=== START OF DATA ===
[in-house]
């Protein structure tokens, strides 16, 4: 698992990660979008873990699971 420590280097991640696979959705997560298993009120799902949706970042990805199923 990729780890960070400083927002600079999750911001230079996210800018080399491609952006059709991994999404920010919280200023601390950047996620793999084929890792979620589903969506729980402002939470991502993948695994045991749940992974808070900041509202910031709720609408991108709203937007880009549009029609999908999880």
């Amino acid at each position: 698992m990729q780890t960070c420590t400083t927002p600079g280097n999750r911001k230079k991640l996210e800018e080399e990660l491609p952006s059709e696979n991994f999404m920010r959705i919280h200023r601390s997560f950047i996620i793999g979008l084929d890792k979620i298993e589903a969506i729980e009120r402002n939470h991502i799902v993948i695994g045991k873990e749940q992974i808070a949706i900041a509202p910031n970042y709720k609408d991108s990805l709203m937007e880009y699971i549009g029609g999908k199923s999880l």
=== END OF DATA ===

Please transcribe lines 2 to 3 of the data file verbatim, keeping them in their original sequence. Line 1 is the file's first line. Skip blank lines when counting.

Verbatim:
């Protein structure tokens, strides 16, 4: 698992990660979008873990699971 420590280097991640696979959705997560298993009120799902949706970042990805199923 990729780890960070400083927002600079999750911001230079996210800018080399491609952006059709991994999404920010919280200023601390950047996620793999084929890792979620589903969506729980402002939470991502993948695994045991749940992974808070900041509202910031709720609408991108709203937007880009549009029609999908999880």
């Amino acid at each position: 698992m990729q780890t960070c420590t400083t927002p600079g280097n999750r911001k230079k991640l996210e800018e080399e990660l491609p952006s059709e696979n991994f999404m920010r959705i919280h200023r601390s997560f950047i996620i793999g979008l084929d890792k979620i298993e589903a969506i729980e009120r402002n939470h991502i799902v993948i695994g045991k873990e749940q992974i808070a949706i900041a509202p910031n970042y709720k609408d991108s990805l709203m937007e880009y699971i549009g029609g999908k199923s999880l």